Aaron Mallory, AM candidate 2015, has a vision for helping disadvantaged youth succeed in high school and college, and his studies at the School of Social Service Administration are helping make his concept a reality.
During his senior year at Southern Illinois University, Mallory noticed that some minority students, especially African-Americans and Hispanics, were struggling. He developed a program called Success 101 that taught first-year students such skills as the importance of going to class, engaging with faculty, and turning in assignments on time.
He noted that many of these students were the first in their families to attend college and lacked guidance in how to succeed. His class paid off as first-year students enrolled in Success 101 earned average GPAs of 2.8 compared to similar students not in the program who had average GPAs of 1.4.
That success changed the direction of Mallory’s life. “I had planned a career in electrical engineering, but after seeing how Success 101 helped students, I realized I had found my calling.”
Following graduation, Mallory, returned to the Chicago area determined to build on his success. He founded Guide Right Organization (GRO), a nonprofit that delivers education preparedness to disadvantaged students. “My goal is to offer the best evidenced-based life skills training to disadvantaged youth and families nationwide. I would like to have an organization in every inner city in the country.”
He learned, however, in searching for funding that a good idea was not enough to generate financial support. He persevered and four years ago received his first opportunity. “I will never forget the feeling of getting my first paycheck for my company and my idea,” he said.
Mallory planned for success, adding locations and staff. Now, in its fourth year, GRO has 11 employees and 501 (c) 3 Status. In addition, he realized the need for an advanced degree to expand his knowledge.
As he researched schools of social work, “I quickly realized the best one was right in my backyard at the University of Chicago. I didn’t apply anywhere else. I only wanted SSA.”
Mallory began his studies at the University through the Graduate-Student-at-Large program at the Graham School that allows students to take graduate-level courses for credit. He enrolled in SSA’s Administrative Methods taught by Lecturer Shaun Lane to study the challenges of managing nonprofits.
Administrative Methods was just the first of the helpful courses Mallory has found at SSA. Another is Social Interventions: Policies and Programs with Associate Professor Scott Allard. “It was my first class as an SSA student. Professor Allard was so energetic and enthusiastic. Classes were like a conversation.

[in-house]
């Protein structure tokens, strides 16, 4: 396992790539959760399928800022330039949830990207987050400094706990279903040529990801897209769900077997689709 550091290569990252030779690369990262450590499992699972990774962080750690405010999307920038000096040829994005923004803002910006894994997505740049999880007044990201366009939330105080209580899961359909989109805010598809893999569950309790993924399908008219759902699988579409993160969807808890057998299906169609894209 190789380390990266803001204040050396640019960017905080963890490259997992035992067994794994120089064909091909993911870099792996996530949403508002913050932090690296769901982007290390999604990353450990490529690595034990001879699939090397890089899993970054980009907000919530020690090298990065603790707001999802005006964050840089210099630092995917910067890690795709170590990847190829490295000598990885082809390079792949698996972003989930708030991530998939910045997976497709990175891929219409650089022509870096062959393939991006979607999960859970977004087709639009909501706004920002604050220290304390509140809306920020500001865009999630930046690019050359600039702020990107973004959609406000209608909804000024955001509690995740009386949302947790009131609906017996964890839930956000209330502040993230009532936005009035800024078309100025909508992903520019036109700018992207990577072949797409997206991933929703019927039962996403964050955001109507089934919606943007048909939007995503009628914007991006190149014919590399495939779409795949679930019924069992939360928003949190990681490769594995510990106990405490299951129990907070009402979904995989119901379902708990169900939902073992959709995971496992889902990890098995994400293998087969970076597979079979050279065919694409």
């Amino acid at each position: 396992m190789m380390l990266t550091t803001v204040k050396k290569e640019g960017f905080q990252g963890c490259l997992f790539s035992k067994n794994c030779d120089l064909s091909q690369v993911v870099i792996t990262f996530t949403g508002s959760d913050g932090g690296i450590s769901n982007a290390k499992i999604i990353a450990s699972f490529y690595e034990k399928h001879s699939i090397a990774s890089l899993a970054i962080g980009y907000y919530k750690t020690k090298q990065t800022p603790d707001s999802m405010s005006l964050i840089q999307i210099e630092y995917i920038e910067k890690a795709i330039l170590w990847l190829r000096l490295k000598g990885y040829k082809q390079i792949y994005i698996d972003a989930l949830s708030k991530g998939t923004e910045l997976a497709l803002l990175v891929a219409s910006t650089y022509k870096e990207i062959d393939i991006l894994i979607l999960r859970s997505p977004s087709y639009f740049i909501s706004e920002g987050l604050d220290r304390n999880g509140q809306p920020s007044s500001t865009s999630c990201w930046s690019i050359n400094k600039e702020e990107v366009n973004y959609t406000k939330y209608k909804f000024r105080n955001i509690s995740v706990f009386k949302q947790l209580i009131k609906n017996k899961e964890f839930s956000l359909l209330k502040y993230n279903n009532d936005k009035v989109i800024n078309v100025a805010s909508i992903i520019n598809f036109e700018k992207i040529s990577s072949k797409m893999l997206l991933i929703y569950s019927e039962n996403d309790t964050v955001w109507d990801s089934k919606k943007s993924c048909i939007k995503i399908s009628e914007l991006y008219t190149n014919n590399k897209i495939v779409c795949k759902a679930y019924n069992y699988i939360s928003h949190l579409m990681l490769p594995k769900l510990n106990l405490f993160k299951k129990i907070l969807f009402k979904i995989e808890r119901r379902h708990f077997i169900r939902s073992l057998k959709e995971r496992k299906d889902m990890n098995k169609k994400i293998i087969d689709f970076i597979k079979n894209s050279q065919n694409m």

“SSA has changed the way I think. I spend more time researching programs and evidence-based models. Additionally, it has shown me different service models and ways of being effective. And the expectation for rigorous analysis in my writing is preparing me for the professional world. In fact, the final in my policy class was to write a policy brief; it is very much like writing a grant application.”
Also preparing him for his career are his field placements. In his first, Mallory provided education about the Affordable Care Act to residents on Chicago’s west side. In his second year, he is working with BUILDChicago.org (Broader Urban Involvement and Leadership Development) where he expects to learn more about nonprofit operations and structures.
Mallory also has a part-time position at UCAN, which supports youth in foster care, and continues hands-on leadership at GRO, where he currently focuses on establishing mentorships that provide positive perspectives to 13-15 year-old youths to overcome the negative ones in music and media.
“I bring students to SSA and the Reg (Regenstein Library) so they can see the campus. Most of them are from the South Side and have never seen the University. My goal is to get them out of their environments, to see themselves here, to see that hard work pays off, and to know that others have done it and they can too."
Recently, Mallory got a call from a young man from one of GRO’s earlier programs. “He called to tell me he had a 3.8 GPA at the end of his first semester in college. My hope is to have thousands of young men call their mentors after their first semesters and announce they have 3.8 GPAs.”